On the fourth day of the mountaineering course, our guide thought we were doing pretty well (as we all have a bit of experience in rock climbing) and agreed to let us try one of the most famous winter climbing routes on Ben Nevis, called Tower Ridge. Andy, one of the guys on the course with me had been keen to do it right from the start.
Thursday, 18 February 2010
We were joined by a second guide on the day, and being as Graham had retired on day two (due to a sprained ankle on the walk-out), we had three of us to two instructors.
We started early and ascended the side of Ben Nevis towards the start of the route where we roped up. I was on the end of a rope of three (our guide, The Nurse and myself) with Andy and the other instructor following behind. We donned crampons, harnesses, helmets, extra layers and armed ourselves with our ice axes. The weather was good and it was 9am, leaving us plenty of time to tackle the route.
The climbing was not too hard, though I wasn't fully used to jamming axes into cracks and putting my full weight on them and there were a couple of hard bits of climbing near the beginning. All in all we made pretty good ground up until about midday or so.
The View from the Bottom of the Second Climbing Pitch
The difficulty then came that we got stuck behind a really slow moving group of four and as there was no option to overtake on the route - we had to queue to climb the different sections behind them. We must have waited nearly two hours to complete a traverse and a climb up to the top of the 'little tower'.
The traverse was scary - I had previously thought that I wasn't at all scared of heights up until that point. But with just a few crampon points separating me from a couple of hundred feet of drop below me - I was more than a little nervous. Here is a photo of the traverse courtesy of a photo stolen from the internet (spot the footprints):
Then it all started to get a little worse. The party in front of us held us up so much that our guides told us that we would have to walk down in the dark ... then they told us we would have to finish the climb in the dark. All in all - we climbed for over 3 hours in the dark!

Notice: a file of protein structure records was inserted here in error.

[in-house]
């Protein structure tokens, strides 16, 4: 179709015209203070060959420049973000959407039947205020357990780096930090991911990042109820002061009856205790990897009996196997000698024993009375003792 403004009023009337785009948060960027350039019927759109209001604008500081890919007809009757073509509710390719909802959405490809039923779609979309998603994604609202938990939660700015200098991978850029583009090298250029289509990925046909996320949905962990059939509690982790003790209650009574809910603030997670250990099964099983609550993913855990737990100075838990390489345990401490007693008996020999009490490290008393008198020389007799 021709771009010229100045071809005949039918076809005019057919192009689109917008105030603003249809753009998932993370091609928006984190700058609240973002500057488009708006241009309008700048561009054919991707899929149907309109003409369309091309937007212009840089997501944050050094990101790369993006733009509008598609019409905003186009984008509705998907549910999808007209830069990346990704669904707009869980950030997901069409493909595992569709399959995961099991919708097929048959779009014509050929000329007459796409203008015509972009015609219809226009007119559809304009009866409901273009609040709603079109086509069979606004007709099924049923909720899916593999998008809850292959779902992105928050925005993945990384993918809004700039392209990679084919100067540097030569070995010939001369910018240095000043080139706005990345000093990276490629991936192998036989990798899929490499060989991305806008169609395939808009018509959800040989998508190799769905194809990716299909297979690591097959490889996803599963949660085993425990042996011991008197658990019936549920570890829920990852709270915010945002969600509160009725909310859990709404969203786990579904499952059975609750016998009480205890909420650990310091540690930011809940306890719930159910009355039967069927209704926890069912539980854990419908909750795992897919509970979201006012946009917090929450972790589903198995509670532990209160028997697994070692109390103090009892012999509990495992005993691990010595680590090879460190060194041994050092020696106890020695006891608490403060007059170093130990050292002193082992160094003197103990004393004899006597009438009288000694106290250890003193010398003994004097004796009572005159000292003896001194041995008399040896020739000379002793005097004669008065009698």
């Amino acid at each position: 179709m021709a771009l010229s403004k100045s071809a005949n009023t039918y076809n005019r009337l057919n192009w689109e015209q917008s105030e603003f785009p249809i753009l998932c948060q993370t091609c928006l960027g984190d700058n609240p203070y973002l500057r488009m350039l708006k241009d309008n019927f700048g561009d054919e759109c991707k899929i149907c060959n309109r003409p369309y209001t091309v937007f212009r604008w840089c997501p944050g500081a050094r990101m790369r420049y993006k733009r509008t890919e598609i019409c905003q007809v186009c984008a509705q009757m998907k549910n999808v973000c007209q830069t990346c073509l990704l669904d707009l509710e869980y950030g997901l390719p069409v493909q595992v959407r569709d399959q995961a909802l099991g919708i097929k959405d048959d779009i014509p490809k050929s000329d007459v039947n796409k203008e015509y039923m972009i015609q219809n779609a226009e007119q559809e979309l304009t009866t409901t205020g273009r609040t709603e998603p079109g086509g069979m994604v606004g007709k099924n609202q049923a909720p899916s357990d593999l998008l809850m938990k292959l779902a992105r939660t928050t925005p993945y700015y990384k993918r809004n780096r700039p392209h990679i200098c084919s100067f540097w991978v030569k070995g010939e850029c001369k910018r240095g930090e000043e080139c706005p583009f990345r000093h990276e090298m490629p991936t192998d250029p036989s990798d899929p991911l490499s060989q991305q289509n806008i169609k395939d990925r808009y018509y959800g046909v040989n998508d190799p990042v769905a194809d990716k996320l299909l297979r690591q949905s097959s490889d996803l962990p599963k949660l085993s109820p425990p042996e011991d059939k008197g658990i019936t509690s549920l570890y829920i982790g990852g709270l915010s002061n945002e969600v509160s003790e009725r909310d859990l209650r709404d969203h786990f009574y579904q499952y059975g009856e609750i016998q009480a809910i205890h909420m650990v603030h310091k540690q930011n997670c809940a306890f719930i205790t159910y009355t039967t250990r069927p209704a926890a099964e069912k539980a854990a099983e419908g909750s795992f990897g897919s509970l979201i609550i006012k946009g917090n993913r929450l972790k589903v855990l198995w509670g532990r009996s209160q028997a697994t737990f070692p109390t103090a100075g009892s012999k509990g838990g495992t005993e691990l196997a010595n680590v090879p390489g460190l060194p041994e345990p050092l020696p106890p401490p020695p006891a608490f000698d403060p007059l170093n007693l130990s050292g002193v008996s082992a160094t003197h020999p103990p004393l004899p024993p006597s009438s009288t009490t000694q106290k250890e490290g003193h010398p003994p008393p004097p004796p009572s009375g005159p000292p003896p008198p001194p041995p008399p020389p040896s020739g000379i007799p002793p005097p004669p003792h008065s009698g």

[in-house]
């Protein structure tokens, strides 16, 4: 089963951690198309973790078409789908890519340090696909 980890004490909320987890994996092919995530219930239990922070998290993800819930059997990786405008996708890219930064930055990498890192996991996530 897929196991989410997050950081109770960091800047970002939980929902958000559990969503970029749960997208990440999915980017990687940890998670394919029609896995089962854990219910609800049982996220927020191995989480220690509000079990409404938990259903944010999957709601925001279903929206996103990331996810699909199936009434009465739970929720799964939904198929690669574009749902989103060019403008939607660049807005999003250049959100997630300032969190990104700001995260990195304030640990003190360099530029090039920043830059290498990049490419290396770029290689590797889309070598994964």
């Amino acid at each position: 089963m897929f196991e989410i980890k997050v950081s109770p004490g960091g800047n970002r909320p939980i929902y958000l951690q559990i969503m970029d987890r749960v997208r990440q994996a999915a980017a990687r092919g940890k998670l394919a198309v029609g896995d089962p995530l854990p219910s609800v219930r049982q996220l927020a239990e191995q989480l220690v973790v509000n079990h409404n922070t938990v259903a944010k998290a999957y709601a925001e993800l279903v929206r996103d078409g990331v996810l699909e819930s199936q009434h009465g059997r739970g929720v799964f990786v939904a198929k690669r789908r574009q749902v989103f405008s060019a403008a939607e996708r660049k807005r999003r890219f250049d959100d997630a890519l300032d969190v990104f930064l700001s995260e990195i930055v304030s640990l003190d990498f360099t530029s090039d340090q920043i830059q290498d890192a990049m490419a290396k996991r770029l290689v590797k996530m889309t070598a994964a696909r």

Just Before We Crossed Tower Gap - The Nurse, and above that - our guide
The hardest point of the tower ridge route comes near the end. Basically you have to cross an extremely narrow, extremely exposed walkway into a hole known as the 'Tower Gap', before climbing out up to the top.
The issue here is that I was roped to the back of a group of three, so I couldn't move forwards until The Nurse in front of me was able to move up enough to pull the rope tight. The Nurse spent a total of 10 minutes navigating the Tower Gap whilst I stood with my feet together and my knees shaking on the narrow walkway ... in the dark. Here is a picture of the walkway in the light that I managed to steal:
Although I was roped in and safe - the fear was pretty much building in me from here. Next I had to climb down into the gap and back out of the other side. It would have been a tricky climb in the summer with a pair of climbing boots and the sun-shining. In the dark - it was much worse. Especially seeing as just as I was climbing into the hole - my head torch broke!
I kept having to take my gloves off (which were essentially ice-balls by this point) to press the button to get the torch to work again and as soon as I put them back on again, the torch would switch off.
I swore ... lots. At one point the head torch went off as I was straddling the gap with one foot either side and one glove half on trying to hook my axe onto a piece of rock quite far above my head. I can honestly say thats the most scared I have ever been. I cacked myself.
I finished the climb short roped to the nurse (about 1m behind him) so that I could make use of his head-torch light) and we walked 2 hours bac down to the car - to get there for about ten o'clock.
It was a brilliant experience though. While I was climbing, all I was thinking was 'mountaineering is crap!', but afterwards - the feeling was pretty great.